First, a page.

Court hearings on whether to indict Italy's prime minister and the husband of the UK's culture secretary on corruption charges begin on 5 June.
David Mills has separated from UK Culture Secretary Tessa Jowell
Italian prosecutors claim Silvio Berlusconi paid David Mills, husband of Tessa Jowell, $600,000 (£344,000) for helpful testimony in two court cases.
Judge Fabio Paparella in Milan will decide whether they should face trial.
International lawyer Mr Mills, who has announced his split from Ms Jowell, and Mr Berlusconi deny any wrongdoing.
Investigating magistrates last week asked the judge to indict the men. Hearings on the indictment call are themselves likely to last weeks.
The prosecutors were reported to have rejected moves by Mr Berlusconi's lawyers that would have delayed demands for a trial until after the 9 April general election.
Mr Berlusconi accused them of waging a politically-motivated battle, and said they wanted to interfere with the election campaign.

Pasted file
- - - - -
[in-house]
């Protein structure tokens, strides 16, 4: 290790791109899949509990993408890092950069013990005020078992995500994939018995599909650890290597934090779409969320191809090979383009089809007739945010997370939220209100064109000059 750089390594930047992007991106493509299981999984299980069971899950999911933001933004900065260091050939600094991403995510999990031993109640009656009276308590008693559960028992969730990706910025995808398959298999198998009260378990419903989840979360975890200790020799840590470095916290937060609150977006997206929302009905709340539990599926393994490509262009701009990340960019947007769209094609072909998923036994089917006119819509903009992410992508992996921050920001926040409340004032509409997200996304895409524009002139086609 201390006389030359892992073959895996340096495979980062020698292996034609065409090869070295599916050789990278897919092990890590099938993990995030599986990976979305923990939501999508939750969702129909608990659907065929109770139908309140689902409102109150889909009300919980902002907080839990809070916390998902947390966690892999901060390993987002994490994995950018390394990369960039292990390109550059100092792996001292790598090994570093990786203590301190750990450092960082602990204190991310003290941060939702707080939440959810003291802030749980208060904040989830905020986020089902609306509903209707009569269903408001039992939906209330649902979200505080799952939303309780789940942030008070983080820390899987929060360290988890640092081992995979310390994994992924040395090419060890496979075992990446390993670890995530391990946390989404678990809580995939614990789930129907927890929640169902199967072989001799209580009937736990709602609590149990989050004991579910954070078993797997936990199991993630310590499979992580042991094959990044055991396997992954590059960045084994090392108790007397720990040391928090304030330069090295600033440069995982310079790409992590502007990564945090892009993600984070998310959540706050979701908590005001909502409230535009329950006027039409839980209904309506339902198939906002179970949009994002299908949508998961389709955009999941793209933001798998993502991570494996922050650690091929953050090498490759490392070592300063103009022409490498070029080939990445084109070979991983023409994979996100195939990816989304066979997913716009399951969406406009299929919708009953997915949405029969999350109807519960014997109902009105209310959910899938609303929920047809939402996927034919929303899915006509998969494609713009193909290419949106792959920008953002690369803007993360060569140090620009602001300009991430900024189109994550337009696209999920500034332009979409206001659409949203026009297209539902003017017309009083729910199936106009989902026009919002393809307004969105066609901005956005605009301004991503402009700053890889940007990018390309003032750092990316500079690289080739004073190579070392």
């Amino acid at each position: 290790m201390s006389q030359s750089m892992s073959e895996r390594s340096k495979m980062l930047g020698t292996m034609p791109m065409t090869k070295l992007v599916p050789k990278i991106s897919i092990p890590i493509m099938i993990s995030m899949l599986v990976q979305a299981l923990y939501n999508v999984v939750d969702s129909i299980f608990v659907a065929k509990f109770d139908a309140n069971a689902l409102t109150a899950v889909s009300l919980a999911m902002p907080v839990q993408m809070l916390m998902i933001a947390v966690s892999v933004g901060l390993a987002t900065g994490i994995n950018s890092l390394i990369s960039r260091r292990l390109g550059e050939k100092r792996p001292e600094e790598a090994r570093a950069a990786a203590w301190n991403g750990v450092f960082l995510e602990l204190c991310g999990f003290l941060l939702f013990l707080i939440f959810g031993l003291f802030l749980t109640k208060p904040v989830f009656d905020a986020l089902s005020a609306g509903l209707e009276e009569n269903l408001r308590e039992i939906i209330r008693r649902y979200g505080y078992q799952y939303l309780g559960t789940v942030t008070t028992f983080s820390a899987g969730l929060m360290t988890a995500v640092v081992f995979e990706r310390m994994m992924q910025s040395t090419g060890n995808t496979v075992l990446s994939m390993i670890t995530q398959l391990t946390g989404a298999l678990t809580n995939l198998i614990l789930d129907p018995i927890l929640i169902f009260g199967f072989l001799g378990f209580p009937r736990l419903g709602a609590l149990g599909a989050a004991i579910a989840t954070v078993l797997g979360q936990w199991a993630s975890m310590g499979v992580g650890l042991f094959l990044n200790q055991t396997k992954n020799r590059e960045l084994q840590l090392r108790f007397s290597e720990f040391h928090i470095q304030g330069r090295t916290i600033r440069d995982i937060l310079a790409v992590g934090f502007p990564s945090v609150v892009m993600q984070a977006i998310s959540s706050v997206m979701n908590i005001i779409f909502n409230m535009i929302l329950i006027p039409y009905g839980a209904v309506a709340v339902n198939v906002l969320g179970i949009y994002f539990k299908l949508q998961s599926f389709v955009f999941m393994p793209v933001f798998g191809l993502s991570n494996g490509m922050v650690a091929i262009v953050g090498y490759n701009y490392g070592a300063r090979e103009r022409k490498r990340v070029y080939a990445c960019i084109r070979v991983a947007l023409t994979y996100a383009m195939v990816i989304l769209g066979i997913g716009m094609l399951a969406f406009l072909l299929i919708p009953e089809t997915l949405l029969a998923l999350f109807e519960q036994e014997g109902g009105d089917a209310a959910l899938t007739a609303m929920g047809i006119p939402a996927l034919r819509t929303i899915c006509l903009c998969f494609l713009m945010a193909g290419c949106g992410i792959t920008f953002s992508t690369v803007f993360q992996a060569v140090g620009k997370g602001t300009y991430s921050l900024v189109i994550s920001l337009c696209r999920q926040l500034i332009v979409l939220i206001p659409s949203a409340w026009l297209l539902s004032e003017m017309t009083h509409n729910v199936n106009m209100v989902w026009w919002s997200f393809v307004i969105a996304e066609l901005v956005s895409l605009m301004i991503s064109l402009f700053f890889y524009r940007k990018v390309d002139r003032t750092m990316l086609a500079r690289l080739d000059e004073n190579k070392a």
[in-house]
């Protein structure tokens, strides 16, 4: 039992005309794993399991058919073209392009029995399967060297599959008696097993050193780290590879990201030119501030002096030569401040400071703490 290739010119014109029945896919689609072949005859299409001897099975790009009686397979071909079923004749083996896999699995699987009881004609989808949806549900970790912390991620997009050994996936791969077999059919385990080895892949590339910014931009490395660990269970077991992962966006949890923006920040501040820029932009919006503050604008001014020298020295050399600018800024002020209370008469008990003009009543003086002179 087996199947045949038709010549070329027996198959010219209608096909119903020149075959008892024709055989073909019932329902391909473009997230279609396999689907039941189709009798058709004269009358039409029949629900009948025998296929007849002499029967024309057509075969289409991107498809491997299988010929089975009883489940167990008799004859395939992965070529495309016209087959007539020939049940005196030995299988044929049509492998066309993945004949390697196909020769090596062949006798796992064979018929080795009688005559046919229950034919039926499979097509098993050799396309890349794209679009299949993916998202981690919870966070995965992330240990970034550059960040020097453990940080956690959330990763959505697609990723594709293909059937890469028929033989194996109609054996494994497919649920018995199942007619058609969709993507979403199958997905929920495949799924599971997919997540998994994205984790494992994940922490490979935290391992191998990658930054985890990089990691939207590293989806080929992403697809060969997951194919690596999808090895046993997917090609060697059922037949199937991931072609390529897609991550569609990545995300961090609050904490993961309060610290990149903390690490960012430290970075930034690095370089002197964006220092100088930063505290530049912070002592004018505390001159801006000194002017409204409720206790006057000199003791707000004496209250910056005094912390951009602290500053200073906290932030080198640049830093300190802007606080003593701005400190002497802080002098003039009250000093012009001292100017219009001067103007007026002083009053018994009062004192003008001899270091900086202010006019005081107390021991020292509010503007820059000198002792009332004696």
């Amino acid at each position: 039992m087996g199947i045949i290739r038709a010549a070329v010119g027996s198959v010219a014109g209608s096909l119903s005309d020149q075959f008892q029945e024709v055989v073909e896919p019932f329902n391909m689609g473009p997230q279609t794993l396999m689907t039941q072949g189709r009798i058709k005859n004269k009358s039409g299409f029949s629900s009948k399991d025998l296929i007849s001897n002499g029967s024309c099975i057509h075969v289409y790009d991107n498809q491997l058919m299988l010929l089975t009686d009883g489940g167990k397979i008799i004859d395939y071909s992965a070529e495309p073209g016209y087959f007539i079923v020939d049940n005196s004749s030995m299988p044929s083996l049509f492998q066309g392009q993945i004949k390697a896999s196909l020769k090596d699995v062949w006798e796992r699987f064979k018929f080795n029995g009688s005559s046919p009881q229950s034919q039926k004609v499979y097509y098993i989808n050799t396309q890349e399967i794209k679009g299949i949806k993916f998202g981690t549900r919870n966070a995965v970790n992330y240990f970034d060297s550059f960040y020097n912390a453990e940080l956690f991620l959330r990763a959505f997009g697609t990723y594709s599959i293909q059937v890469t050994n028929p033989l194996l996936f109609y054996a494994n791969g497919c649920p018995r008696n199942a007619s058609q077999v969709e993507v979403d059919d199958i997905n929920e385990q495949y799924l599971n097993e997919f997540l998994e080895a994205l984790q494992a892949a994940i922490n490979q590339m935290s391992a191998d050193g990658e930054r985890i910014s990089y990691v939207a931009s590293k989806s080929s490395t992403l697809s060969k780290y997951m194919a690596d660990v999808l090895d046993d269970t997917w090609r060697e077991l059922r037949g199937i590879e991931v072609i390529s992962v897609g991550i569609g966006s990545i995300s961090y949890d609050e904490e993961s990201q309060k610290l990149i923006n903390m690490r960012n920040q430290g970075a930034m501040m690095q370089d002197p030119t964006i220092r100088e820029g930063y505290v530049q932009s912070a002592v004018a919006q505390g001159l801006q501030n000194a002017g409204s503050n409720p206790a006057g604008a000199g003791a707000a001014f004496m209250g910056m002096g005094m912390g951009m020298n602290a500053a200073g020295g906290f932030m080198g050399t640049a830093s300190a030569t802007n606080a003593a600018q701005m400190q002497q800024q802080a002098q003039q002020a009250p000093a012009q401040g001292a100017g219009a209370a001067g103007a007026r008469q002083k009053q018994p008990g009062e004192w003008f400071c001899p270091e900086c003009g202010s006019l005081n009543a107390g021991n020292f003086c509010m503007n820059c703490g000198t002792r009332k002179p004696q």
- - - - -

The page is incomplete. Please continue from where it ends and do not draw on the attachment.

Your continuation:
A lawyer for Mr Berlusconi in the 1990s, Mr Mills is alleged to have received the money in 1997 as payment for not revealing details of the prime minister's media empire, Mediaset.
Mr Mills claims the payment came from another client.
In a separate case, Mr Berlusconi, Mr Mills and 12 others are accused of tax fraud and embezzlement involving Mediaset. All the defendants deny those charges.
Silvio Berlusconi is fighting general elections in April
The controversy has prompted Mr Mills and Ms Jowell to separate.
Ms Jowell was drawn into the affair after it emerged she had co-signed a £408,000 loan taken out against the value of their house, paid off just weeks later apparently using the Italian money.
Following an investigation by Cabinet Secretary Sir Gus O'Donnell, Prime Minister Tony Blair ruled Ms Jowell had not breached ministers' code of conduct because she did not know about the gift.
The ministerial code says gifts to ministers or their families should be notified to the permanent secretary, the senior civil servant in their department.